Just in time for some additional spook at the spookiest time of the year (aside from Christmas when the in-laws show up) comes Ubisoft‘s next iteration of Watch Dogs, an open-world title where players are tasked with using technology and hacking to surmount obstacles.
With it comes the classic slew of open-world measures that Ubisoft is, at this point, well-known for having; collectibles, sprawling maps, an arcing storyline that may or may not grip, and other standard accouterments that have become, some would argue, well worn.
Yet while Ubisoft has generally been accepting of maintaining standard tropes within open-world games, they are readily pushing a new facet of single-player titles farther than most other developers: the bad news is that the facet consistently is microtransactions within single-player games.
We saw this rearing its head in Middle-earth: Shadow of War where players were encouraged to purchase various pieces to help propel them through the campaign and saw it taken to egregious new levels in Assassin’s Creed Odyssey.
Odyssey was arguably the worst presented microtransactions ever, where players would suddenly reach a massive XP wall that they had to surmount in order to continue the main story; or, of course, you could pay to gain the levels and continue the story.
Advocates for Odyssey will readily state that, if you complete the vast majority of side-quests that you stumble upon, the progression block isn’t nearly as tedious as if you simply cavort across ancient Greece and doing whatever you desire, but the side-quests are notably lacking in terms of any form of storytelling; you typically take an unseen item from one individual to another with canned dialogue that offers light yet grateful platitudes.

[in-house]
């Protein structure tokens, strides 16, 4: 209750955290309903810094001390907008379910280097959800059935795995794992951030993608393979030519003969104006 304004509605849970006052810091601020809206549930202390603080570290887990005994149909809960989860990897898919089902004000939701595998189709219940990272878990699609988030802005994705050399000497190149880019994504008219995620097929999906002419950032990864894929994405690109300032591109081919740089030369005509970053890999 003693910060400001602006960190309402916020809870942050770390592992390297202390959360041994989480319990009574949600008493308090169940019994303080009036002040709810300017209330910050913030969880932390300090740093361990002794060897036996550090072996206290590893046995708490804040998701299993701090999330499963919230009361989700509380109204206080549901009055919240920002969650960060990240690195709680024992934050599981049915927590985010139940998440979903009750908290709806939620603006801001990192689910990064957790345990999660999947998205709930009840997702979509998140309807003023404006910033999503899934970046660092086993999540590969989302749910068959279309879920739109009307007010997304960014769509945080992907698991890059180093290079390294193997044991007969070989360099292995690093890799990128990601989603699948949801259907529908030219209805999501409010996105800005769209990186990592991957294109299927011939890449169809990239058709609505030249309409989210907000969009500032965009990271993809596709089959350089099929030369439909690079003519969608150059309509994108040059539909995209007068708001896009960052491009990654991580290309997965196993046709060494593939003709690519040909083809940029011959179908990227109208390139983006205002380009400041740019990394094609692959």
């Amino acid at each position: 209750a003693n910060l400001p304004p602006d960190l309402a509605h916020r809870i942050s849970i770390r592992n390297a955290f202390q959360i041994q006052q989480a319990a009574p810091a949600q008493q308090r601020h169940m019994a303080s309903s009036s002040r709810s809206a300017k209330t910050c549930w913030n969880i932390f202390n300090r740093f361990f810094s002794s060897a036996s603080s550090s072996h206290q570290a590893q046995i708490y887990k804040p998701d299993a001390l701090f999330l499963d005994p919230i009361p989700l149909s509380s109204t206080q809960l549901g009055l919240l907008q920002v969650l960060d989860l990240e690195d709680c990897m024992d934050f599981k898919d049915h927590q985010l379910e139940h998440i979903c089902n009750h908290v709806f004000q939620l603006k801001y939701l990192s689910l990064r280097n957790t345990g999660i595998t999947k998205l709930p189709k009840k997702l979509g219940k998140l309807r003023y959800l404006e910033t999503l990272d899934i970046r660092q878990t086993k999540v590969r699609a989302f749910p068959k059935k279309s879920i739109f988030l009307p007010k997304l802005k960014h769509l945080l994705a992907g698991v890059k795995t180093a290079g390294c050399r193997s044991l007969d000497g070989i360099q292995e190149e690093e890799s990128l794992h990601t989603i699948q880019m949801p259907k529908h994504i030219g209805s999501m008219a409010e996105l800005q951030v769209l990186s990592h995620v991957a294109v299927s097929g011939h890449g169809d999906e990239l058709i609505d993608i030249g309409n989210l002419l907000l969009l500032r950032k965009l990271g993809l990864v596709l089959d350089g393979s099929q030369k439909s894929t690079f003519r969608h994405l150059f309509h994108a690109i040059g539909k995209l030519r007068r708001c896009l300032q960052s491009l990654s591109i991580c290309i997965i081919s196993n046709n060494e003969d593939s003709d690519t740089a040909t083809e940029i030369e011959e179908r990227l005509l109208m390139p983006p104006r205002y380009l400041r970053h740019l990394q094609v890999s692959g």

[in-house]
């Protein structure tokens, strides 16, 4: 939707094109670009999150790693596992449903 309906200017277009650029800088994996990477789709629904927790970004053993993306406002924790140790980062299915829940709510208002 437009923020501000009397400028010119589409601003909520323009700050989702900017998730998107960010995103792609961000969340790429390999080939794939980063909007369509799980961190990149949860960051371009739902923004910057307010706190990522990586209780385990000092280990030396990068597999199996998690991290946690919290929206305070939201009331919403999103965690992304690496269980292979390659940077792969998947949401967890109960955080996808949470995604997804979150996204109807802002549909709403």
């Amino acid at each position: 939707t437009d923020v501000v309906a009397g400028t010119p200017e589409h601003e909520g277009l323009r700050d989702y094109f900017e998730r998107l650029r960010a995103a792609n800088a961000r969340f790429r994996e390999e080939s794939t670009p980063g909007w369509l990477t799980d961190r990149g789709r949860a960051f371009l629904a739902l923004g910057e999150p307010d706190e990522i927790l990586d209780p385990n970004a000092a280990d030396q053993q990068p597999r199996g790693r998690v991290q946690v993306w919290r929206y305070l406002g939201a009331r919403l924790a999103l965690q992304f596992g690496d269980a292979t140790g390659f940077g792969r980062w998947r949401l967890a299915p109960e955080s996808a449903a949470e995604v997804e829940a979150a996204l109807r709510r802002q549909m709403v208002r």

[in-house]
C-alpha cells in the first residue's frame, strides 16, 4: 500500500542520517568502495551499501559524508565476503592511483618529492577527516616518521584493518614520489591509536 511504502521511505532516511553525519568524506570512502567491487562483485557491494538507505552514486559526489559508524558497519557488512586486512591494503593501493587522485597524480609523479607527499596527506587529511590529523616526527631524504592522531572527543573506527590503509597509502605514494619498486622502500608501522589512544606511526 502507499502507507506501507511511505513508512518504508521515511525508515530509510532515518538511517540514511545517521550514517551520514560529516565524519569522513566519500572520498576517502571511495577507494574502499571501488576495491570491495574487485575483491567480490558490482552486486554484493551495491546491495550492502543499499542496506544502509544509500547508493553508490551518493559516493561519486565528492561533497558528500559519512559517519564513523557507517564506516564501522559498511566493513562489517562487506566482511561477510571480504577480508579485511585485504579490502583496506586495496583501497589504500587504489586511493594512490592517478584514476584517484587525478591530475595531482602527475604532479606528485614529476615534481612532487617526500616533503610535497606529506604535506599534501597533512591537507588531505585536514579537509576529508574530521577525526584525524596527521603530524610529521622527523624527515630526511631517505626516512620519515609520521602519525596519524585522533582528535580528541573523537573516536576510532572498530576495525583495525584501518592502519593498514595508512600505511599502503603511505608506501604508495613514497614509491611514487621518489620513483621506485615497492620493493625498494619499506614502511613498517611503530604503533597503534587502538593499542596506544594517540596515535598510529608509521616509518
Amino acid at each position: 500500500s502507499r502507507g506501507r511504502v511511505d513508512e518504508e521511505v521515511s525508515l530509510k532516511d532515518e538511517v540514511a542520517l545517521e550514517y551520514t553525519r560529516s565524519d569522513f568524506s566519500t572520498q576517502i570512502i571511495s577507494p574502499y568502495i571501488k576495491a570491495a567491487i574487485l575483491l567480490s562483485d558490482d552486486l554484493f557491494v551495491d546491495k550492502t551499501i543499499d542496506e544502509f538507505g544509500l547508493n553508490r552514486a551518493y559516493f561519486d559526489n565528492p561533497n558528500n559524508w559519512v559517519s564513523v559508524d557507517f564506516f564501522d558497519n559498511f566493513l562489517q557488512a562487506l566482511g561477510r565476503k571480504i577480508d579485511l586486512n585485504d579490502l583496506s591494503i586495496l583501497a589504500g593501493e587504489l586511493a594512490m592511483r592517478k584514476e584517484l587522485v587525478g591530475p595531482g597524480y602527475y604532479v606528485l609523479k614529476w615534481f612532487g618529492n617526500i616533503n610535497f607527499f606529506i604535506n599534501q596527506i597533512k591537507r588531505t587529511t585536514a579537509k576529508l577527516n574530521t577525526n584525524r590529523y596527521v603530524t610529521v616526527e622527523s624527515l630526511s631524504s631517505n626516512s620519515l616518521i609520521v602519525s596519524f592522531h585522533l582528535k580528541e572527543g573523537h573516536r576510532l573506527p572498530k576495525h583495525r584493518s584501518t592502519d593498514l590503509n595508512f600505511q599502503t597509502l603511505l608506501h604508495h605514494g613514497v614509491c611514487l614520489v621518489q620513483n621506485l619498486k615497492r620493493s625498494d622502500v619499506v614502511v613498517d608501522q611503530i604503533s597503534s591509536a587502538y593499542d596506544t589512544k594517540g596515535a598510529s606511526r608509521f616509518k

So there’s already a massive history, and every time that users speak out about the poor user experience nothing changes aside from the now-defacto arguments of offering players ‘a sense of pride and accomplishment’. That it has been included in Watch Dogs: Legion is simultaneously disappointing and expected.
Watch Dogs: Legion is available now! Take to the streets of London to recruit and play as anyone. Welcome to the resistance. #WatchDogsLegion
— Watch Dogs: Legion (@watchdogsgame) October 29, 2020
Of course, you can’t outright purchase things either; you need to purchase special coins (roughly $1 for 100 credits) that come in values that don’t match things available for purchase: you can purchase 1100 Watch Dog Credits for $10, or 2,000 for $20 on top of a $60 title. The bundles offered, however, are currently sold for 1,500 credits each.
These are cosmetics, but don’t expect too much customization for your Legion without dropping some hefty dough. It’s worth noting that you can play through the entirety of the game without ever paying heed to the microtransactions, but it’s similarly arguable that many customization options are neutered to encourage investing in the microtransaction store.
The second punch in the combo regards how Watch Dogs: Legion runs on PCs; fans of the franchise that played (or attempted to) on PC should already understand to expect bizarre framerates that consistently drop, crashes to desktop, questionable graphical options (don’t use DLSS).
Many consumers were frankly shocked to find a modern title couldn’t run on the Nvidia Ampere series or overwhelmingly strong CPUs.
An Nvidia driver was pushed out that stabilized framerates slightly, although the overall play of the title is still reported to be extremely rough around the edges; frame drops still occur, crashes, and overly blurry graphics put the disappointing cherry on top.
It’s worth noting that if you can grit your teeth through the frame drops of the open-world segments, the mission segments of gameplay are relatively smooth sailing at the moment.
Neither Ubisoft nor the official Watch Dogs: Legion social media accounts have readily announced that they are tracking the myriad of performance issues within the title for PC users, at the time of publication.
It is strongly recommended to wait a few weeks, or even months, before opting into the experience: it’s worth noting that Watch Dogs 2, released on November 15, 2016, still has reports of struggling on modern high-end PCs.